A group of astronomers announced last Friday the “biggest cosmic explosion” recorded to date, a ball of energy whose burst is equivalent to one hundred times the size of our solar system.
The scientists believe they have an explanation for the phenomenon, but cautioned that more research is needed to reach a definitive conclusion.
The event, cataloged as AT2021lwx, is not the brightest. That honor goes to a gamma ray outbreak (the electromagnetic explosion of a supernova) named GRB221009A, detected in October 2022 and which has been defined as “the most luminous of all time.”
This new explosion AT2021lwx actually occurred three years ago, and the Monthly Notices of the British Royal Astronomical Society describes it as the largest because in this period of time it has released much more energy than a burst of gamma rays.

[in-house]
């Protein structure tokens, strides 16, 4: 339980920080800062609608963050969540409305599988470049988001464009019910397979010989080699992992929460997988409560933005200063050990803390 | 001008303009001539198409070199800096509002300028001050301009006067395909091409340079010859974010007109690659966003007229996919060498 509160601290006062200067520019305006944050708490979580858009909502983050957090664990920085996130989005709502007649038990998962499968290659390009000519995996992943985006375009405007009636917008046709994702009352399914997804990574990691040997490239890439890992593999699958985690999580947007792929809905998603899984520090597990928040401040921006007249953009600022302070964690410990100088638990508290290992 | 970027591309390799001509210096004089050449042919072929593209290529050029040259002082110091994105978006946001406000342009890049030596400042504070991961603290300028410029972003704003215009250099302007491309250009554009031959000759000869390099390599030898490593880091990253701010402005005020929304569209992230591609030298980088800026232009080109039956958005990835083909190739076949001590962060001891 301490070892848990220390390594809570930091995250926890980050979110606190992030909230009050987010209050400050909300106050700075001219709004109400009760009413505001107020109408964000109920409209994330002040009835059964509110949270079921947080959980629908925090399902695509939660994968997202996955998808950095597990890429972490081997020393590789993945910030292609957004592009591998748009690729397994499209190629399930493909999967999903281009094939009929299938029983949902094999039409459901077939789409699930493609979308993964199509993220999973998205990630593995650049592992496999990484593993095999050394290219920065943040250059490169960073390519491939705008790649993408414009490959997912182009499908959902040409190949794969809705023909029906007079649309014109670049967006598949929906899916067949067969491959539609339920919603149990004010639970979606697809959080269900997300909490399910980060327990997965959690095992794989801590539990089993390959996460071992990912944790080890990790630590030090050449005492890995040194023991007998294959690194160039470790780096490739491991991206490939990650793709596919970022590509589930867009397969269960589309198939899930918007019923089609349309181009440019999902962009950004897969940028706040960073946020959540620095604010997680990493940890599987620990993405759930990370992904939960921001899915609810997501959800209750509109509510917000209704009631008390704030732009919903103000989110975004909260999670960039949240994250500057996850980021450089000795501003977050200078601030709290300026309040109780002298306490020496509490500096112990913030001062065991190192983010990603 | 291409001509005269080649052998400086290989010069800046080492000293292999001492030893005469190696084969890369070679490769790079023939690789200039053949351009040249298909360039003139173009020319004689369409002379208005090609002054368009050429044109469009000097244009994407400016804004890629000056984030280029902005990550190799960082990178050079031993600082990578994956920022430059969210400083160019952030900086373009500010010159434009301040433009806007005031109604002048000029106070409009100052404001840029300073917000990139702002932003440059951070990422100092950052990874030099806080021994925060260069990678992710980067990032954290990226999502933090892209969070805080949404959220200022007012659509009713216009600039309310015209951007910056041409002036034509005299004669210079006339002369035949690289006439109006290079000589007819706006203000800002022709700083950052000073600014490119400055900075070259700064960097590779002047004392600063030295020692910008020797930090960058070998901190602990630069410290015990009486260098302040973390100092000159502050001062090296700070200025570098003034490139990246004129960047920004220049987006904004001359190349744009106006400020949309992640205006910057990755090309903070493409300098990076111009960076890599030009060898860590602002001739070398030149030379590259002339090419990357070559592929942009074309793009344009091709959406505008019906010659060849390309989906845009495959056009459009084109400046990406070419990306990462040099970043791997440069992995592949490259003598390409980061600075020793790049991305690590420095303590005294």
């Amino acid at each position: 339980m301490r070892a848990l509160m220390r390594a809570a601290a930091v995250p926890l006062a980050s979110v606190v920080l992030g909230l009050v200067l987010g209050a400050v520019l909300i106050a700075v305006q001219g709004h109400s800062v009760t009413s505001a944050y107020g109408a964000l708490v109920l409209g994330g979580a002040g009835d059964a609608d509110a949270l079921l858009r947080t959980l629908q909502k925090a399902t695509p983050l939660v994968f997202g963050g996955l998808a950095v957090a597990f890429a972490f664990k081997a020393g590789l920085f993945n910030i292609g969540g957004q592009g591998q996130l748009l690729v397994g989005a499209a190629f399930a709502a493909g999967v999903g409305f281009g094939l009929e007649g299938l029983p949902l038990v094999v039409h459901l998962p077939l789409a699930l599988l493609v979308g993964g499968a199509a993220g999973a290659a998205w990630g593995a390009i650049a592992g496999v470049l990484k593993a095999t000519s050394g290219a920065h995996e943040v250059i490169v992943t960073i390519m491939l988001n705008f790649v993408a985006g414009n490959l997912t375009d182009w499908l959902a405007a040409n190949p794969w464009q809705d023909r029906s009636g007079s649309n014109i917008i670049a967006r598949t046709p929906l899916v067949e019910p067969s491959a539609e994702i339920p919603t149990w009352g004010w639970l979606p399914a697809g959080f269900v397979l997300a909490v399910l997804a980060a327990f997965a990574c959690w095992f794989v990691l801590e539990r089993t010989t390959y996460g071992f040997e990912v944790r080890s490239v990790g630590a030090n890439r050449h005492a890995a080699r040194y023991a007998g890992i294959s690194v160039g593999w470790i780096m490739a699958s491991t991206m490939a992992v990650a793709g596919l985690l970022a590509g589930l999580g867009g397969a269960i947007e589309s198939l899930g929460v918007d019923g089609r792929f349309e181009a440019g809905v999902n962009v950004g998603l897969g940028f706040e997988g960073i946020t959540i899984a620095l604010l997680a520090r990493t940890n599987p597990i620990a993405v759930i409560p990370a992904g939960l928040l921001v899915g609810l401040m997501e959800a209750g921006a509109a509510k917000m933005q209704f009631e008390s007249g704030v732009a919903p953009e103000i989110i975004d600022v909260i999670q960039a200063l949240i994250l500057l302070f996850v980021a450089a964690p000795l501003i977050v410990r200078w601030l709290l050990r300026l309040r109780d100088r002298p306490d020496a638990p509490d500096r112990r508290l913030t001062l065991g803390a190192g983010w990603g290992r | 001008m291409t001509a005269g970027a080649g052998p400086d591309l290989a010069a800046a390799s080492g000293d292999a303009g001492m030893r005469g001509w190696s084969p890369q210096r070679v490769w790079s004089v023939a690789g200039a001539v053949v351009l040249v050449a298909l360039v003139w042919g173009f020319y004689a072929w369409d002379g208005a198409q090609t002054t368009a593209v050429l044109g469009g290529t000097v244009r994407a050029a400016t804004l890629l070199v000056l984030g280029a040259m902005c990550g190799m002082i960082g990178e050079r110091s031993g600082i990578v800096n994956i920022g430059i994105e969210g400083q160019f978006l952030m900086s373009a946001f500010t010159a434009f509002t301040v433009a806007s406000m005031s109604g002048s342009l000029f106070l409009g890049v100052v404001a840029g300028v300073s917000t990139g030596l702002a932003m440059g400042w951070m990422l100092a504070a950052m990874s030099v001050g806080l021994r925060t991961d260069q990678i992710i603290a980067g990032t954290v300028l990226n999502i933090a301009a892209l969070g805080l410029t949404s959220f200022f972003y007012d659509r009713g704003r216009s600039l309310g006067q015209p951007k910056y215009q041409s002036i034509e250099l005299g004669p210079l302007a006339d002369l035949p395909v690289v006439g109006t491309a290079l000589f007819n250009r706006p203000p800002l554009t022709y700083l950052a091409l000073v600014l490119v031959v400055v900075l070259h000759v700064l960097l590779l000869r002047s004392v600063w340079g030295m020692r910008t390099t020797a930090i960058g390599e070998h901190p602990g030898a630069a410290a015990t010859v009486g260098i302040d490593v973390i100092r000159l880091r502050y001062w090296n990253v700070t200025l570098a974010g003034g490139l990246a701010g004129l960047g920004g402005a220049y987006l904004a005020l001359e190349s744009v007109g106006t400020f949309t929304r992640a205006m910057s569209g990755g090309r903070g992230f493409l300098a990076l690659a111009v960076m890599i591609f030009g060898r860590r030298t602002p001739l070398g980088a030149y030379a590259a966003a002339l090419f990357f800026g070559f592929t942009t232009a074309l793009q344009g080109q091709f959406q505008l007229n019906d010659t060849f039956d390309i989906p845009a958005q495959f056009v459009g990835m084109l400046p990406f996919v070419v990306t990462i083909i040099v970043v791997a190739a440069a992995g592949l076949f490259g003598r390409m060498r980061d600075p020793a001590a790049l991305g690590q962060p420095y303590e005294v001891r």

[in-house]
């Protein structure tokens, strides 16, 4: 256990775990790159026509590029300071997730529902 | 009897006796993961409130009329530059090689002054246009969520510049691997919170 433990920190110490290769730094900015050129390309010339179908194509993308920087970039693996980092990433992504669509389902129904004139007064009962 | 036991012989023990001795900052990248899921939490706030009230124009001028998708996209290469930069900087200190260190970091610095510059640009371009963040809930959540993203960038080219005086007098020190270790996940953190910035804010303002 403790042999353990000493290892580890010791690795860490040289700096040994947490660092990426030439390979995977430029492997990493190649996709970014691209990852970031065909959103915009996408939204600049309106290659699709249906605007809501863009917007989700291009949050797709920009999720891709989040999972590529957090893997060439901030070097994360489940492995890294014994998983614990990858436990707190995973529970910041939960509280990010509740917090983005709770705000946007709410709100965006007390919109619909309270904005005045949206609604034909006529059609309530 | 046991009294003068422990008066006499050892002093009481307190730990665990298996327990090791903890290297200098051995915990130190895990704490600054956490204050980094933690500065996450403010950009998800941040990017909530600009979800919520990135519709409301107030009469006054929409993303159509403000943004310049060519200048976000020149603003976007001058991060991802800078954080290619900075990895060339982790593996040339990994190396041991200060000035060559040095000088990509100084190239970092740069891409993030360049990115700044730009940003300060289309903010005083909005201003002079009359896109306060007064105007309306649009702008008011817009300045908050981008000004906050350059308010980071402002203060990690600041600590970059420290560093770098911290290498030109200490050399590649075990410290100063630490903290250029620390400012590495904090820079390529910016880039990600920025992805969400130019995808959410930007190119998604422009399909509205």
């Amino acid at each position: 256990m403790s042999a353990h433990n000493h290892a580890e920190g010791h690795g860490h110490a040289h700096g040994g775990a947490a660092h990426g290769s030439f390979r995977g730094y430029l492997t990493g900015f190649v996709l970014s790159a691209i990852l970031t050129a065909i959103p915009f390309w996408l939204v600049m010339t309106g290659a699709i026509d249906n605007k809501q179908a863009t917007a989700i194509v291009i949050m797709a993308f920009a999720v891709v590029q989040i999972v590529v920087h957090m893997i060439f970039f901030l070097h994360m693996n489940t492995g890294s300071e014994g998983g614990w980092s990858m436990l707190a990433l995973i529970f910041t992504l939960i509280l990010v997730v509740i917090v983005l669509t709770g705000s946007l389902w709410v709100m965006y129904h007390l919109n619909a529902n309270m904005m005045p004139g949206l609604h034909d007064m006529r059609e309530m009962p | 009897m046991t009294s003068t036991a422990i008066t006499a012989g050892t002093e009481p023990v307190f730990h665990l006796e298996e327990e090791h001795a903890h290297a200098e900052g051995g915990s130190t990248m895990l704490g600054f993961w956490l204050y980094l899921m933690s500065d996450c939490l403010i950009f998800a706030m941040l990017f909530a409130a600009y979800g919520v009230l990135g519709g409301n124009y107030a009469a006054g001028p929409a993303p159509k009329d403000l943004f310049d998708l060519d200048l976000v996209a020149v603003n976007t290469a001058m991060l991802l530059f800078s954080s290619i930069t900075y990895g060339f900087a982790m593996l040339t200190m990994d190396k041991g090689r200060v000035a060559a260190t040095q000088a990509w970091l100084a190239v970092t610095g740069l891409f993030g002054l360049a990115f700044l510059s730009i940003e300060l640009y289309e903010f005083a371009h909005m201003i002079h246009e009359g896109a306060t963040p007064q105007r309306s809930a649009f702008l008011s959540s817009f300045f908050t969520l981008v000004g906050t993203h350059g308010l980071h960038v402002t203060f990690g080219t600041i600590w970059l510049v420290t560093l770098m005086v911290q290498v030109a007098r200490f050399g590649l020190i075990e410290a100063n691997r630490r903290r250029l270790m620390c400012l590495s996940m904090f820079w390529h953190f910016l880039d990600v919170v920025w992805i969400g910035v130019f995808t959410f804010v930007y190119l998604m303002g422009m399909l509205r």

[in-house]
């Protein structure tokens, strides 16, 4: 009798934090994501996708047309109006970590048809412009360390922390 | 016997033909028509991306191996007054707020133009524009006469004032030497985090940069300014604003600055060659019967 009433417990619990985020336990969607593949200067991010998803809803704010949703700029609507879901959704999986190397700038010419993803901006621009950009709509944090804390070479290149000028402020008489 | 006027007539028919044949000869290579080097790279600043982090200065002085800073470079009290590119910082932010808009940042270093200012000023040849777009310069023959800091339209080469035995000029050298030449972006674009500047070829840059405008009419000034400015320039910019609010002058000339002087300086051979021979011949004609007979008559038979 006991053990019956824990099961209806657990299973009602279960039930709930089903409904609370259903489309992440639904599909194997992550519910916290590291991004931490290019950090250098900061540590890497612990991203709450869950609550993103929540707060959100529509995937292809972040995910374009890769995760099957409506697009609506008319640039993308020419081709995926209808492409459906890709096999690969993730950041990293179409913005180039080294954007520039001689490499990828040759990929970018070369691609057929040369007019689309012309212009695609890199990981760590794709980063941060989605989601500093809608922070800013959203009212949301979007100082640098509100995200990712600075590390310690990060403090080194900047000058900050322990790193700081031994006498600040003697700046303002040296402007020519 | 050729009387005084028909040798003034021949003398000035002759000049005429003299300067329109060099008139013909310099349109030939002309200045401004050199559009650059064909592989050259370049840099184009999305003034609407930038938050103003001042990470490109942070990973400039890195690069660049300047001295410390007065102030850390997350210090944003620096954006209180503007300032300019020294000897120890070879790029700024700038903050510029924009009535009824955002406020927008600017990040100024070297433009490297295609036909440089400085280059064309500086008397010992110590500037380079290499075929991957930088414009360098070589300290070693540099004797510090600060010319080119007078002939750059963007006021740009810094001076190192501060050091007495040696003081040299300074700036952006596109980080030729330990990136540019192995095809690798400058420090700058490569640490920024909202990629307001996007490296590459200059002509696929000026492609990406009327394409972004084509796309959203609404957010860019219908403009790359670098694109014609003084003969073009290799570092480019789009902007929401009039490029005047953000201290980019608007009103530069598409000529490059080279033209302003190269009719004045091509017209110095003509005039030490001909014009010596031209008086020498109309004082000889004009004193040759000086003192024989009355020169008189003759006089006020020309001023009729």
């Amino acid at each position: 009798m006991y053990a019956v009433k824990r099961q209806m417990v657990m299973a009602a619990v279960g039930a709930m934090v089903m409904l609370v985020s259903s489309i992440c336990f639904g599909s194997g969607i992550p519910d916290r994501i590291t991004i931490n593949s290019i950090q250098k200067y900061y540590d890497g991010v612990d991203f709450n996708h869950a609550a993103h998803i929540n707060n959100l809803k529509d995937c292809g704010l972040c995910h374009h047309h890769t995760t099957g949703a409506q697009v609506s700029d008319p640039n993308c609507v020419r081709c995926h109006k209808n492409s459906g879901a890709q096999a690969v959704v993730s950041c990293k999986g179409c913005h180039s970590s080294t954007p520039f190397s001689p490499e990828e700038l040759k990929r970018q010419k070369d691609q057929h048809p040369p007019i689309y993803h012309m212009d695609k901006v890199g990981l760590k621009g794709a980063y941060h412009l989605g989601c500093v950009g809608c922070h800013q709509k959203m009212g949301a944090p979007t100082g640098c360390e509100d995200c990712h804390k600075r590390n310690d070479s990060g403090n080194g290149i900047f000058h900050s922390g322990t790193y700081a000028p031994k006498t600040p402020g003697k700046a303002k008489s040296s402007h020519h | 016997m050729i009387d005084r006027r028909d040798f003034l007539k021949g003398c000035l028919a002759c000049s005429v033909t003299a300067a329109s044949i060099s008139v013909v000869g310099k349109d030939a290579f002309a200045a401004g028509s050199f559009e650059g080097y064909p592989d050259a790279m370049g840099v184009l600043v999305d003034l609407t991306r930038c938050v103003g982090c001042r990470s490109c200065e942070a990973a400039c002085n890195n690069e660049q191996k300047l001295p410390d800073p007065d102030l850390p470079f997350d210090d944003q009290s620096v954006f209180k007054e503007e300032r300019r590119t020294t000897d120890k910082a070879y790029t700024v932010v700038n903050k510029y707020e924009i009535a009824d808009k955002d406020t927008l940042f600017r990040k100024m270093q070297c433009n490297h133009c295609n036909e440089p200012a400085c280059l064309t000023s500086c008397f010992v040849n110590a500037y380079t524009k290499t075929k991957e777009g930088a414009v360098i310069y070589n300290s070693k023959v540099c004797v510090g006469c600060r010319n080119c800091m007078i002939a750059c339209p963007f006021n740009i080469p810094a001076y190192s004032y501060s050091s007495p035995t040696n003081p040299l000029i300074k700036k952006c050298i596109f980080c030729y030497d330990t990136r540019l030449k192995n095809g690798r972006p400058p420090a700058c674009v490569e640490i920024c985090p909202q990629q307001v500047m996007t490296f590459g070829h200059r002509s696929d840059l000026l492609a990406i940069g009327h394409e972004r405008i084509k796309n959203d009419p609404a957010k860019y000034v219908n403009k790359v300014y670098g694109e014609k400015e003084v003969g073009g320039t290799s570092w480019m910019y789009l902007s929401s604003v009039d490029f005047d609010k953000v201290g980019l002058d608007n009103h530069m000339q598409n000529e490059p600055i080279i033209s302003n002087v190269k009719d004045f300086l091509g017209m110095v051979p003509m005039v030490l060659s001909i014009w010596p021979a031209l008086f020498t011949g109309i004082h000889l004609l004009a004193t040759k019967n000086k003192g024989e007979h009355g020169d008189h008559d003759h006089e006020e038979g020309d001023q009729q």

It was “an accidental discovery,” the study’s lead author, Philip Wiseman, an astrophysicist at the British University of Southampton, told AFP.
The explosion had been detected in 2020, automatically, by the US Zwicky Transient Facility observatory in California. But the phenomenon “was stored in the database” of the observatory, according to Wiseman, before the scientists took it out of the drawer again, the following year.